Next Reagan talks about supply and demand, how they exist in a constant flux. High demand with low supply results in increased prices. Think of supply and demand like a massive collection of auctions. There's only one Picasso painting. If everyone wants it, the price will be high because everyone will be trying to outbid each other. If no one wants it, the price will be low. On the flip side, if there are one billion... USB charging cords, chances are pretty high that everyone that wants one can get one and there isn't anyone offering to pay more to get one.


Wage Curve

Supply and demand work, not just with goods you want to buy, but also with wages. Think of wages as your price. Instead of someone buying a thing, they are buying your time.

Now, let's talk about government influence over supply and demand. A few years ago, I got a copy of the book "A Capitalist Manifesto" by Gary Wolfram, an economics professor at Hillsdale College. Let me read a passage:

Suppose the equilibrium wage, where demand for labor equals supply for labor, is at $3 per hour. And suppose that the government determines that the minimum wage anyone can be paid is $5 per hour. The quantity of labor demanded will be less than was the case at $3 per hour, and the quantity of labor supplied will be greater than at $3 per hour. The result is unemployment.
(Seeing the charts would help.)

Why is demand reduced? Because an employer can only afford to hire a certain number of people at $3 per hour. If that employer is required to pay $5, he can’t afford to hire as many people. Why is supply increased? Because more people will be willing to work for $5 per hour than at $3 per hour. Too many people and too few jobs means unemployment.


Housing Curve

This works in reverse with price controls. If there are 100 houses available for rent for $500, but the government says the price can’t be more than $400, there will be more people wanting to rent it, to take advantage of the lower price. When there are more than 100 people looking to rent, then you have a shortage.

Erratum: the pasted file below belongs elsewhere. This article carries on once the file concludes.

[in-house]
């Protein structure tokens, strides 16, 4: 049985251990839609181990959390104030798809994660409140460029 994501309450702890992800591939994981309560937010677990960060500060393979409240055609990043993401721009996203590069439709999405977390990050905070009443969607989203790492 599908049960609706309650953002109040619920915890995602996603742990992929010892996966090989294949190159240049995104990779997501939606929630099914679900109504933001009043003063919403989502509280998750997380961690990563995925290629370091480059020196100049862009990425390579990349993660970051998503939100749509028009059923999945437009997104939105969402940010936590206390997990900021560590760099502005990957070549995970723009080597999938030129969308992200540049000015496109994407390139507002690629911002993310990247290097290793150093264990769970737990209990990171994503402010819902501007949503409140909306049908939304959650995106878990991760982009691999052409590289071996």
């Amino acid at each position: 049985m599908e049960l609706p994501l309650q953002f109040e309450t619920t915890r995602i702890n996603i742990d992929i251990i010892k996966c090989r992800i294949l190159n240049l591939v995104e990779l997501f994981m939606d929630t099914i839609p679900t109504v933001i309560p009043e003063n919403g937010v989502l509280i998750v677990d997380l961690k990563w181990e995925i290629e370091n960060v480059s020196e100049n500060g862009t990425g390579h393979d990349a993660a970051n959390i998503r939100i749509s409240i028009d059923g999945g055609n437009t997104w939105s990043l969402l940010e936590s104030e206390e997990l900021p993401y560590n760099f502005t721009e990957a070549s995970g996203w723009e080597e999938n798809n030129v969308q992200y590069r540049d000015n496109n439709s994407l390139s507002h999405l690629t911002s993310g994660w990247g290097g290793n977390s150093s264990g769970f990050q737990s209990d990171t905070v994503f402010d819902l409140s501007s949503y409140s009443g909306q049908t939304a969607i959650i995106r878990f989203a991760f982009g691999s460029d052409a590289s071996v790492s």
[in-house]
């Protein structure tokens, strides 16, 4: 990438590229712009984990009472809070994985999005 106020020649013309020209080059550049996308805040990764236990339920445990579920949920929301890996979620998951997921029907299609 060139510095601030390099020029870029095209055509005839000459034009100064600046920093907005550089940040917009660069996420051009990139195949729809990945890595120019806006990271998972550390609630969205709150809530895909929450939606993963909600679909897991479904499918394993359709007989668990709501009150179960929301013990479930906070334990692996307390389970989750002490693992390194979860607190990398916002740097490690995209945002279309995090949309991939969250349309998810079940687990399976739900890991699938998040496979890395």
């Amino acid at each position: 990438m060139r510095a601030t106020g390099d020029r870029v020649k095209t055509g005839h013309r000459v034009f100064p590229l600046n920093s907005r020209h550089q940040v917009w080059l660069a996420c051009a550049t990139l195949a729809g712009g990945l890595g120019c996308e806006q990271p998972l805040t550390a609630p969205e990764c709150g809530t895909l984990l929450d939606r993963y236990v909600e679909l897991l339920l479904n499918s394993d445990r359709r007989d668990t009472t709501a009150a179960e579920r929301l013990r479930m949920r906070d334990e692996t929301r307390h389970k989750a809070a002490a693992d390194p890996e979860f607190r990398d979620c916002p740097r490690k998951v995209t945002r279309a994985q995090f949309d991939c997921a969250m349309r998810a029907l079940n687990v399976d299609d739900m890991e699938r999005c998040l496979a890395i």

When Reagan talks about the TVs and the pocket calculators, those are probably best explained by another economic principle: economies of scale. The idea is that when a new product is introduced, it costs a lot of upfront money. Research and development, testing, prototyping, factory retooling, etc. The first products made available have to be priced higher to cover at least some of these early costs. As more of the product is produced, the average cost for each goes down, so the company can afford to sell them for a lower price. There will also be additional technological breakthroughs, design refinements which can result in a cheaper and/or better product.

In Reagan's calculator example, we can see this process. In 1974, the Texas Instruments SR-50 calculator sold for $170. My father bought one and still uses it. Within 2 years, a follow-up product, the TI-30, was introduced at $25. In more recent history, we've seen the amazing development in flat-panel TVs.

What’s another way government can interfere in the free market? They can pick winners and losers through a variety of means, like tax rebates or subsidies. I recall a story I heard from around 2008-2010. General Motors had developed a clean, hydrogen fuel cell car and they were prepared to put it on the market. They also had the financial means to retool for its production, but there was no going back. If the federal government supported some other technology, it would destroy them as a company. Thankfully for them, they didn't go ahead, while the federal government put its money behind on cars powered with battery-stored electricity, giving us the Prius, Volt, Bolt, Leaf and Tesla. If I talk about Reagan's environmental broadcasts, I'll have to discuss my personal views on electric cars.

When Reagan talks about the government suing the phone company, he's talking about the anti-trust suit against AT&T which would, in 1982, break up the phone company into eight smaller organizations covering different areas of the United States... they were called the "Baby Bells." Since then, however, many of them have merged back together. One is the new AT&T, another is Verizon and the last is Lumen Technologies. Was it good to break up the original AT&T, aka "Ma Bell,"? Reagan doesn't seem to think so, because even if they were a monopoly, they were innovating and improving service, unlike the government monopoly that is the US Postal Service. Is it good or bad that these eight companies have been merging back together? My personal observation is that I don't see any widespread exploitative action coming from them. In fact, services are improving while consumer costs are going down. Seems like a win-win.

Finally, does Congress need calculators? Probably, yes, but there’s not enough room on a calculator screen for numbers they seem to deal with.